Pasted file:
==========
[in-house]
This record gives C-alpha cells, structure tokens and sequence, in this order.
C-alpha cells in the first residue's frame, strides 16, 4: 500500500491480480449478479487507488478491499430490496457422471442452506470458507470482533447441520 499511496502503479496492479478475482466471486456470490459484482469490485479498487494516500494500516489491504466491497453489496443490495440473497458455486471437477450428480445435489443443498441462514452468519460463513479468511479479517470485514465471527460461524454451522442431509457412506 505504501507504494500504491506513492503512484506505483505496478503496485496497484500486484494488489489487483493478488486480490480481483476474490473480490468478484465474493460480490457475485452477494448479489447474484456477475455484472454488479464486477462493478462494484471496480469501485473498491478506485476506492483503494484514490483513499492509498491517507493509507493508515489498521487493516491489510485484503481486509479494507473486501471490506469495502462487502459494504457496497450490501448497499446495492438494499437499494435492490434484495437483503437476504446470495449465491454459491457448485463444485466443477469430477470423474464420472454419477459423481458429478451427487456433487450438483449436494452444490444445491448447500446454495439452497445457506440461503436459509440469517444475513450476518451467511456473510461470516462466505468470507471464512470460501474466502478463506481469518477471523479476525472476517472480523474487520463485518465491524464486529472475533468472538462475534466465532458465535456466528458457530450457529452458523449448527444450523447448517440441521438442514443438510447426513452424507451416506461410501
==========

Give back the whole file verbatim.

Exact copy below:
[in-house]
This record gives C-alpha cells, structure tokens and sequence, in this order.
C-alpha cells in the first residue's frame, strides 16, 4: 500500500491480480449478479487507488478491499430490496457422471442452506470458507470482533447441520 499511496502503479496492479478475482466471486456470490459484482469490485479498487494516500494500516489491504466491497453489496443490495440473497458455486471437477450428480445435489443443498441462514452468519460463513479468511479479517470485514465471527460461524454451522442431509457412506 505504501507504494500504491506513492503512484506505483505496478503496485496497484500486484494488489489487483493478488486480490480481483476474490473480490468478484465474493460480490457475485452477494448479489447474484456477475455484472454488479464486477462493478462494484471496480469501485473498491478506485476506492483503494484514490483513499492509498491517507493509507493508515489498521487493516491489510485484503481486509479494507473486501471490506469495502462487502459494504457496497450490501448497499446495492438494499437499494435492490434484495437483503437476504446470495449465491454459491457448485463444485466443477469430477470423474464420472454419477459423481458429478451427487456433487450438483449436494452444490444445491448447500446454495439452497445457506440461503436459509440469517444475513450476518451467511456473510461470516462466505468470507471464512470460501474466502478463506481469518477471523479476525472476517472480523474487520463485518465491524464486529472475533468472538462475534466465532458465535456466528458457530450457529452458523449448527444450523447448517440441521438442514443438510447426513452424507451416506461410501